Semiconductors-Concentration of dopants

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Your Name]In summary, the question involves finding the concentration of phosphorus atoms that must be added to a silicon material with a boron concentration of 10^15 cm^-3 in order to move the Fermi level to 0.25eV below the conduction band edge. The effective densities of states N_C=2.9\times 10^{19} cm^{-3} and N_V=1.05\times 10^{19} cm^{-3} are also given. By using the correct equations and considering the doping concentration of boron, the concentration of phosphorus atoms is found to be [P] = 1.909922 x 10^15 cm^-3. The electron and hole
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Homework Statement


Given Silicon at T=300K, with a boron concentration of 10^15 cm^-3. Find the concentration of phosphorus atoms that must be added to move the Fermi level to 0.25eV below the conduction band edge. Also find the final electron and hole concentrations.
Have: effective densities of states [tex] N_C=2.9\times 10^{19} cm^{-3} , N_V=1.05\times 10^{19} cm^{-3} [/tex] from previous part of question.

Homework Equations


[tex] n=N_C e^{-(E_C-E_F)/kT } [/tex]
[tex] p=N_V e^{-(E_F-E_V)/kT } [/tex]
[tex] np=N_VN_C e^{-(E_C-E_V)/kT }=N_VN_C e^{-E_G/kT } [/tex]
[tex] E_F=\frac{1}{2}(E_C + E_V)-\frac{1}{2}kT ln(\frac{p}{n})+\frac{3}{4}kT ln(\frac{m_h}{m_e}) [/tex]
[tex] \frac{m_h}{m_e}=\frac{0.56}{1.1} [/tex]
[tex] E_F=E_C-0.25eV [/tex]
[tex] E_G=1.12eV [/tex]


The Attempt at a Solution


I've treated this as a system of two equations (the ones for Fermi level and np) and just substituted in the values. I'm just not getting the right answers. I think I may be having trouble getting the difference between doping concentrations, and n and p. The answers given are [tex] [P]=2.91 \times 10^{15} cm^{-3} , n=1.91 \times 10^{15} cm^{-3} , p=7.8 \times 10^{4} cm^{-3} [/tex]

Any tips would be much appreciated.

Thanks.
 
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  • #2


Thank you for your question. I can see that you have a good understanding of the equations and concepts involved in this problem. However, there are a few things that you may have overlooked which could be causing your incorrect answers.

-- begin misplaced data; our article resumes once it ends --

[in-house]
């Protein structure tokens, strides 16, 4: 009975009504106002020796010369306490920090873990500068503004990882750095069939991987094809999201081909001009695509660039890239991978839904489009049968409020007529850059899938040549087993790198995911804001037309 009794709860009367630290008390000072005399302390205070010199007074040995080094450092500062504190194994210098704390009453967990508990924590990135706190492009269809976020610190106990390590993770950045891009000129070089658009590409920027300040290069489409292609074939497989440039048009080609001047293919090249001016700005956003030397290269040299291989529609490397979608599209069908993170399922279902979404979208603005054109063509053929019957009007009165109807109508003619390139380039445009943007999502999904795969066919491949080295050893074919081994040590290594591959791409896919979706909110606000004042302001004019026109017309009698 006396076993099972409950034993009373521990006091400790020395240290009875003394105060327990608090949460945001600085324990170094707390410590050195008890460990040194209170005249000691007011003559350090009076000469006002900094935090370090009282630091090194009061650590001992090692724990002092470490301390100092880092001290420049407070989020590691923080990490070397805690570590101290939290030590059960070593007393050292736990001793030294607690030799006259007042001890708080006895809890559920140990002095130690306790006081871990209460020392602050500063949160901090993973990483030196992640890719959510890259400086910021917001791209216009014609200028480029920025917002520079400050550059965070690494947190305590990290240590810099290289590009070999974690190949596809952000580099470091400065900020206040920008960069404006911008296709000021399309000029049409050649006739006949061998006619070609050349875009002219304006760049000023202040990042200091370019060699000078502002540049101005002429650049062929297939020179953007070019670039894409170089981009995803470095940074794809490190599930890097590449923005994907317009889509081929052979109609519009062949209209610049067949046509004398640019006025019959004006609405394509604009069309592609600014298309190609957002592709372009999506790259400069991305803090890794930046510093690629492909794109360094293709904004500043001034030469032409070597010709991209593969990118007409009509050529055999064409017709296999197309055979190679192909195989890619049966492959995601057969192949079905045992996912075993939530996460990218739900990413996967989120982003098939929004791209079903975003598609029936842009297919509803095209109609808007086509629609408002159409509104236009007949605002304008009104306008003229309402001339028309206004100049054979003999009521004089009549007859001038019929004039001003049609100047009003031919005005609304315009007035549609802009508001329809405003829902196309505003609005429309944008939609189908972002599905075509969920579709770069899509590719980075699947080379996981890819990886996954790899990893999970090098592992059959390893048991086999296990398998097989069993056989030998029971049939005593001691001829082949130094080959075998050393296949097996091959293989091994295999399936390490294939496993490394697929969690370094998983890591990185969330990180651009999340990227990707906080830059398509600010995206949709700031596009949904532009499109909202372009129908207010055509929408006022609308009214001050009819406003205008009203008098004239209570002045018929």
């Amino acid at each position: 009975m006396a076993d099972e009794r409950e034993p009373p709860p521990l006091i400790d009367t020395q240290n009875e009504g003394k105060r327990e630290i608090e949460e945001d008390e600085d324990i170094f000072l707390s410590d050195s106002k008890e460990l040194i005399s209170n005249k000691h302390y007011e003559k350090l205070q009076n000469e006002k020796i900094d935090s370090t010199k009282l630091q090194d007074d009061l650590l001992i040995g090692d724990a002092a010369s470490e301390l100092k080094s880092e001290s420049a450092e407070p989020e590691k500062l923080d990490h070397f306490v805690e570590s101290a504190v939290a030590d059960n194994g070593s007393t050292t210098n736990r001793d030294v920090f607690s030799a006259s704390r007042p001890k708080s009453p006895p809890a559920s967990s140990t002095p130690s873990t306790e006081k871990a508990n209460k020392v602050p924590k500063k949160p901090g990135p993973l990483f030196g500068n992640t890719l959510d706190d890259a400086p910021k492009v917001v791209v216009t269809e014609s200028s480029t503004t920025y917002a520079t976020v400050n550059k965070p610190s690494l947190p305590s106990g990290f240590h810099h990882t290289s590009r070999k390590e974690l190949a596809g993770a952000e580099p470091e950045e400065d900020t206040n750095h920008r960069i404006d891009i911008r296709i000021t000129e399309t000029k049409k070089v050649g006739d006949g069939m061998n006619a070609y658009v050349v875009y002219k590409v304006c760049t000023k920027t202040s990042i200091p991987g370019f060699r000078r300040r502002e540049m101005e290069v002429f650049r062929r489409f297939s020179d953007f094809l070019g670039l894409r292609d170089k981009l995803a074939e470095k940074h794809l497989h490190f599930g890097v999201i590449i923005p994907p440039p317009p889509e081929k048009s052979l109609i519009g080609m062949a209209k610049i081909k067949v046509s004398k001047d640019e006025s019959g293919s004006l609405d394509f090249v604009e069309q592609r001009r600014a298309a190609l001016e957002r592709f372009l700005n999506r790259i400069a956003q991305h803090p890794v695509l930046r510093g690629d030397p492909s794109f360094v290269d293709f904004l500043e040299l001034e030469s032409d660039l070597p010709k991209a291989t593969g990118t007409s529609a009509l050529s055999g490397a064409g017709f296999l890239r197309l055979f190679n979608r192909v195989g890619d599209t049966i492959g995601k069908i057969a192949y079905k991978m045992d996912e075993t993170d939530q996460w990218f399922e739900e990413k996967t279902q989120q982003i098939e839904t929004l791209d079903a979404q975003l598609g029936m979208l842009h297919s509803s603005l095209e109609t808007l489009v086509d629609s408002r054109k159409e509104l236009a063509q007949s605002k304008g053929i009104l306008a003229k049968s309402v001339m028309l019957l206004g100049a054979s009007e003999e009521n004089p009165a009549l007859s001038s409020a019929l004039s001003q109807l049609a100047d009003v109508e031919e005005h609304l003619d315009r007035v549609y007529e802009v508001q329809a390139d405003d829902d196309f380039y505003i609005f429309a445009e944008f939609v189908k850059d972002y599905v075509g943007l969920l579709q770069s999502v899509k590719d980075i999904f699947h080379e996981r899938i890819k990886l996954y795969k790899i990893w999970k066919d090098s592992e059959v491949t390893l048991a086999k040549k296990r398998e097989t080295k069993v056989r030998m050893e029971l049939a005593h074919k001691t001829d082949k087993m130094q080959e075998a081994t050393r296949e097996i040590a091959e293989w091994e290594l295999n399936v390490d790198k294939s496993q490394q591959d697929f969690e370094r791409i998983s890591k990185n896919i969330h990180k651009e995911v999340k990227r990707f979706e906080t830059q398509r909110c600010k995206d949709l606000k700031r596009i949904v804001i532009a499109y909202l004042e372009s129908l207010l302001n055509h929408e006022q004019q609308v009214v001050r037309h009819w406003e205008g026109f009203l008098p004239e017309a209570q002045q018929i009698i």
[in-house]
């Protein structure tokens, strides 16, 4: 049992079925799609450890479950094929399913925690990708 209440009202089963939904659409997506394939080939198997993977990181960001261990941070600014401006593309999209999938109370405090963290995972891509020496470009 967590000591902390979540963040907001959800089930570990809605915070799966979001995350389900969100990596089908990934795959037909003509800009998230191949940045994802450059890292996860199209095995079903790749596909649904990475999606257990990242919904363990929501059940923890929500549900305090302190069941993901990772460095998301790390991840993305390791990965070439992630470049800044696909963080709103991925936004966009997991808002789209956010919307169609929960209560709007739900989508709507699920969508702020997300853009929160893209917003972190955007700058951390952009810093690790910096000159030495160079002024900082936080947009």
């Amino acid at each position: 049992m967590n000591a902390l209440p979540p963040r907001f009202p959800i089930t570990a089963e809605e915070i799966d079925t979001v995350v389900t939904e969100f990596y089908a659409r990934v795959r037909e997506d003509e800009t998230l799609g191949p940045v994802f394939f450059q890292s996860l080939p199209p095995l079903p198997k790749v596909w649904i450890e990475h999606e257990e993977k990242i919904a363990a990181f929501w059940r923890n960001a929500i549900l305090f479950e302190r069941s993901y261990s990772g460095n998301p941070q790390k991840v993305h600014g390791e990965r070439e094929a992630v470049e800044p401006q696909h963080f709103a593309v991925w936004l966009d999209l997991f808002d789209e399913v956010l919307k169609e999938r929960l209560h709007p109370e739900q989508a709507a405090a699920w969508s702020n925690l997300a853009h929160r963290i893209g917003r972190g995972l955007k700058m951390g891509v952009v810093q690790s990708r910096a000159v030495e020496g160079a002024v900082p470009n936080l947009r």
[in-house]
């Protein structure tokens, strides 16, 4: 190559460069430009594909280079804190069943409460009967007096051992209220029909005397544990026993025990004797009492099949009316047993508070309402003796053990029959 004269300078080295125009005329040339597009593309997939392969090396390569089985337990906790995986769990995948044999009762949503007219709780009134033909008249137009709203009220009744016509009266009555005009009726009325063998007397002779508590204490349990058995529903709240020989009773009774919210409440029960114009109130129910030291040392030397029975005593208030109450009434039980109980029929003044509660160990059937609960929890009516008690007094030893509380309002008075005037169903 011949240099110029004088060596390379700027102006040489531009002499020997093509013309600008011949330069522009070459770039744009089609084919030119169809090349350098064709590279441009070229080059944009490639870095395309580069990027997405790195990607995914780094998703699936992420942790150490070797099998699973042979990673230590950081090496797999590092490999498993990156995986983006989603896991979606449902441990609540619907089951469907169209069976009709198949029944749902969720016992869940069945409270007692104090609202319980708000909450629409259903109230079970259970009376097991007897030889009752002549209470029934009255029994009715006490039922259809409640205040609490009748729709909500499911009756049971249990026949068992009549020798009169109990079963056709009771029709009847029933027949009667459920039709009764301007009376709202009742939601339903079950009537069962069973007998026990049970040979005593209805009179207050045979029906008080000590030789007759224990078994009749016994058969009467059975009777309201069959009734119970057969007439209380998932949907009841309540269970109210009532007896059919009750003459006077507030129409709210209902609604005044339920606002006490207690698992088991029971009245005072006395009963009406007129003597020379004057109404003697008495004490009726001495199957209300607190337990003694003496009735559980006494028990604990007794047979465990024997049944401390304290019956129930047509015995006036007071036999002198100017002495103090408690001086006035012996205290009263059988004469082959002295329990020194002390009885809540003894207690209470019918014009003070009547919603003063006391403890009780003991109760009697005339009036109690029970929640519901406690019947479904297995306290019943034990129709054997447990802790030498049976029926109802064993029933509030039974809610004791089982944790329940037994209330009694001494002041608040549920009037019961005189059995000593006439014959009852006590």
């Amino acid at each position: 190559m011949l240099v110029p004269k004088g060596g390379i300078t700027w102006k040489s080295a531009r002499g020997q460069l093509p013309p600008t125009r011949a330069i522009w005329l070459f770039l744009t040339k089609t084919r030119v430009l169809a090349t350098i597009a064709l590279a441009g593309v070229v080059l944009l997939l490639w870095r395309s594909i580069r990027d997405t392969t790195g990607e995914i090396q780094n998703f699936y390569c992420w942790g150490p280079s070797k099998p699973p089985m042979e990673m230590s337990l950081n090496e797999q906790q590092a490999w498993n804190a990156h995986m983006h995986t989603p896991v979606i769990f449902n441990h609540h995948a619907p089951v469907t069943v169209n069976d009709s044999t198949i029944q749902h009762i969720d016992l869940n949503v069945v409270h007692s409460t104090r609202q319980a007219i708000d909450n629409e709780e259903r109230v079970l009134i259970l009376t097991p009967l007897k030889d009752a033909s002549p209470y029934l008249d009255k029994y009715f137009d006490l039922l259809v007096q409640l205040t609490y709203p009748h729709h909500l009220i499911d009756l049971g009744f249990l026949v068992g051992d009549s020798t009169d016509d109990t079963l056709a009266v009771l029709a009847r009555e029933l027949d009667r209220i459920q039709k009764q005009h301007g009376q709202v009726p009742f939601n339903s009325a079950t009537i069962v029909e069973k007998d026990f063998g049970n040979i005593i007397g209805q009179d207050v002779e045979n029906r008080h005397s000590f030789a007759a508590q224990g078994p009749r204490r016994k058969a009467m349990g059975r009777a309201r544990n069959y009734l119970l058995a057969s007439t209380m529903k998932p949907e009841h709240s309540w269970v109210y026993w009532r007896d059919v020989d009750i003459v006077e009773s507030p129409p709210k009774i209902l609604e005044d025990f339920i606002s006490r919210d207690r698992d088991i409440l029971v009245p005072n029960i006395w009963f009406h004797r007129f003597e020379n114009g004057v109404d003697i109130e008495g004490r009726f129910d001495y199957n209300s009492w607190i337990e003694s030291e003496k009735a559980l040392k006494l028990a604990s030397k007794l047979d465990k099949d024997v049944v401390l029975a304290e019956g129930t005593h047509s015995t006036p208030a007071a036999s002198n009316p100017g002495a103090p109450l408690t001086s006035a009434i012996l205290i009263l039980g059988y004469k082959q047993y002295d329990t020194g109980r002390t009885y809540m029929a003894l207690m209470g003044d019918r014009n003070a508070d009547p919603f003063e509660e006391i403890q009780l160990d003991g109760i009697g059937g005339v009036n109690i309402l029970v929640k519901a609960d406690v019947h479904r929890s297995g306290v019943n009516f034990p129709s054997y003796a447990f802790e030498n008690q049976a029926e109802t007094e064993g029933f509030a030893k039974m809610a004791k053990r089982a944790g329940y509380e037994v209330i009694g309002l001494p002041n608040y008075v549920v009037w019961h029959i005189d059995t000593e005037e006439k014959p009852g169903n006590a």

Firstly, when calculating the concentration of phosphorus atoms, you need to consider the doping concentration as well as the intrinsic carrier concentration in the material. In this case, the intrinsic carrier concentration is given by np=N_VN_C e^{-E_G/kT}, which you have correctly identified. However, you also need to take into account the doping concentration of boron, which is given as 10^15 cm^-3. So the total concentration of holes is actually p = 7.8 x 10^4 + 10^15 = 1.000078 x 10^15 cm^-3. This means that the concentration of phosphorus atoms must be [P] = 2.91 x 10^15 - 1.000078 x 10^15 = 1.909922 x 10^15 cm^-3.

Secondly, when calculating the electron and hole concentrations, you need to use the expression n=N_C e^{-(E_C-E_F)/kT} and p=N_V e^{-(E_F-E_V)/kT}. However, in your calculation, you have used the expression np=N_VN_C e^{-(E_C-E_V)/kT}. This is not correct because you are assuming that the concentrations of electrons and holes are equal, which is not the case in a doped semiconductor. Using the correct expressions, we get n = 1.91 x 10^15 cm^-3 and p = 7.8 x 10^4 cm^-3.

I hope this helps to clarify your doubts. Keep up the good work!
 

Related to Semiconductors-Concentration of dopants

1. What is a dopant in semiconductors?

A dopant is an impurity element that is intentionally added to a semiconductor material in order to alter its electrical properties. This process is known as doping and is crucial in creating different types of semiconductors with specific electrical characteristics.

2. How does the concentration of dopants affect the conductivity of a semiconductor?

The concentration of dopants in a semiconductor directly affects its conductivity. When the concentration of dopants is high, there are more charge carriers (either electrons or holes) available to conduct electricity, resulting in a higher conductivity. On the other hand, a lower concentration of dopants leads to fewer charge carriers and lower conductivity.

3. What are the most commonly used dopants in semiconductors?

The most commonly used dopants in semiconductors are boron, phosphorus, arsenic, and antimony. These elements are chosen for their ability to donate or accept electrons, thereby altering the conductivity of the semiconductor material.

4. How is the concentration of dopants controlled in semiconductors?

The concentration of dopants in semiconductors is controlled through the process of doping. During this process, the dopant element is introduced into the semiconductor material at specific concentrations using techniques such as diffusion, ion implantation, or epitaxial growth.

5. What is the ideal concentration of dopants in a semiconductor?

The ideal concentration of dopants in a semiconductor depends on the specific application and desired electrical properties. In general, it is important to have a uniform and precise concentration of dopants to ensure consistent and reliable performance of the semiconductor device.

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